Islam: Religion of Peace (Part 8: Examining Terrorism [Iranian Revolution])

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Let us turn to some particular illustrations of terrorism in order to diagnose the underlying maladies. We shall begin with Iran and see how Khomeinism came to be born. It is common knowledge that in the days of the Shah there was great prosperity. The highly ambitious industrial and economic development plans augured a bright future for the country. But can man live by bread alone? As far as Iranians under the despotic rule of the Shah were concerned, the answer was an emphatic ‘No’. They wanted to have a responsible share in the running of affairs in their own country. They could no longer just be satisfied with full stomachs. Their hunger for self-respect, dignity, their craving for freedom and liberation from a highly regimented system of oppression made them continuously restive and volatile. This situation was ripe for a violent and bloody revolution.

If the nature of this imminent revolution had not been essentially Islamic, it would have been a communist revolution and could have been even bloodier and more extreme. The turmoil which was to shake Iran from north to south and east to west was a natural and inevitable consequence of a long political oppression.  The negation of fundamental human rights and liberties, were also a subversion and exploitation by a great Western foreign power. Iran was aware of the fact that the despotic regime of the Shah was fully backed, supported and sanctioned by the government of the United States of America. The people’s hatred and urge for revenge did not stop at the toppling of the Shah’s regime and the destruction of all internal forces which in one way or another had been responsible for the maintenance of the monarchy.

The consciousness of American support had brought out the Shah the very worst of his despotic tendencies. He had been held in awe to begin with, but gradually awe gave way to terror. The fear of revolt stiffened his attitude even more with the passage of time. Gradually a police state of the worst type came to be born in Iran. With the passage of time Iranians became aware that the police state was fully and unequivocally supported by the government of the USA. The Shah played the part of a mere puppet whose strings were tied to the subtle, manipulating fingers of the USA. This, as it was mentioned above, led to a situation ripe for revolution motivated by a consuming fire of hatred.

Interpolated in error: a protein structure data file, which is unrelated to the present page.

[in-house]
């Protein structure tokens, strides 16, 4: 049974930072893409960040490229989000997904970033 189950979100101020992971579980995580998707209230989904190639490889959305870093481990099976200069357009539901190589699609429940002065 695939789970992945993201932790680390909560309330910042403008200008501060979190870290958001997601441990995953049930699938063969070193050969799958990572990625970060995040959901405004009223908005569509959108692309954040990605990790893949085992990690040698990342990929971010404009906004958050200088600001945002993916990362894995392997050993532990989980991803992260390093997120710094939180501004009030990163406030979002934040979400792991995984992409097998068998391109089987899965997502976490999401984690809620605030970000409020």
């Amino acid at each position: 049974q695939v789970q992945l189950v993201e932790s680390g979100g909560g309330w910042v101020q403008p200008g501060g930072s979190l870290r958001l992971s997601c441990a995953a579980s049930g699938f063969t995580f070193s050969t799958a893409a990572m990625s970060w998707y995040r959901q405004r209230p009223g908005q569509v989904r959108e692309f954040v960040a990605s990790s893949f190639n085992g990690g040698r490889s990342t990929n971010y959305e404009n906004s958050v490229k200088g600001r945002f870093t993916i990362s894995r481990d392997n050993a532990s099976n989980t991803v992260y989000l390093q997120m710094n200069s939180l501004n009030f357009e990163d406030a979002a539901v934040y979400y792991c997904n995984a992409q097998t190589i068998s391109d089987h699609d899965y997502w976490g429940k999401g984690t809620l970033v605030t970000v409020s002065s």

The situation was capitalized upon by Ayatollah Khomeini. The ideology which he propounded to give color and complexion to his revolution was Shi’a Islam. But was it really the love of Shi’a Islam which generated hatred against the USA, or was it the name of Islam a mere facade to hide the underlying motives? Had Khomeini not raised the banner of Islam, would there not have been a revolution in some other name? Is it not a fact that had Khomeini not exploited the situation and given it an Islamic color and complexion, the same situation of hatred could have been equally exploited by a non-religious philosophy such as nationalism or scientific socialism?

In fact Khomeini outpaced forces which were coming fast at his heels and a given time might have overtaken him and all he stood for. That is why the situation in Iran became extremely complicated and confused. The basic urge of the revolution was not against communism or any leftist philosophy, but was aimed at the Shah and his mentors.  Though because there was a real likelihood of leftist leadership taking over the reins of revolution from Khomeini, he had to fight on three fronts simultaneously. After toppling the Shah, he not only undertook to eradicate and exterminate all supporters of the former Shah, but also to root out American influence wherever it was suspected to be. That in itself could have lent support to the leftist ideology, which if permitted to flourish unchecked, might have succeeded in snatching the power from Khomeini’s hands and replacing the Islamic ideology with Marxism-Leninism.

Fortunately for Ayatollah Khomeini, he was shrewd and powerful enough to wield the double-edged sword of Islamic ideology not only against American rightism but as effectively against Russian leftism.

But when all is said and done, it is clear that whatever else it was, it certainly was not Islam which guided and instructed the Iranian revolution. At best, you can if you wish, call what happened and is happening in Iran Khomeinism. The real forces at work are not truly and essentially religious in character. Political powers have exploited the reaction of the Iranians against the Shah to achieve purely political ends.

continued

NextPart 9

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About Hasan
A Muslim with a slightly different perspective. A student of history, theology and science.

2 Responses to Islam: Religion of Peace (Part 8: Examining Terrorism [Iranian Revolution])

  1. Pingback: Islam: Religion of Peace (Part 9: Khomenism) « Epimetheus

  2. Pingback: Islam: Religion of Peace (Part 7: Islamic Terrorism?) « Epimetheus

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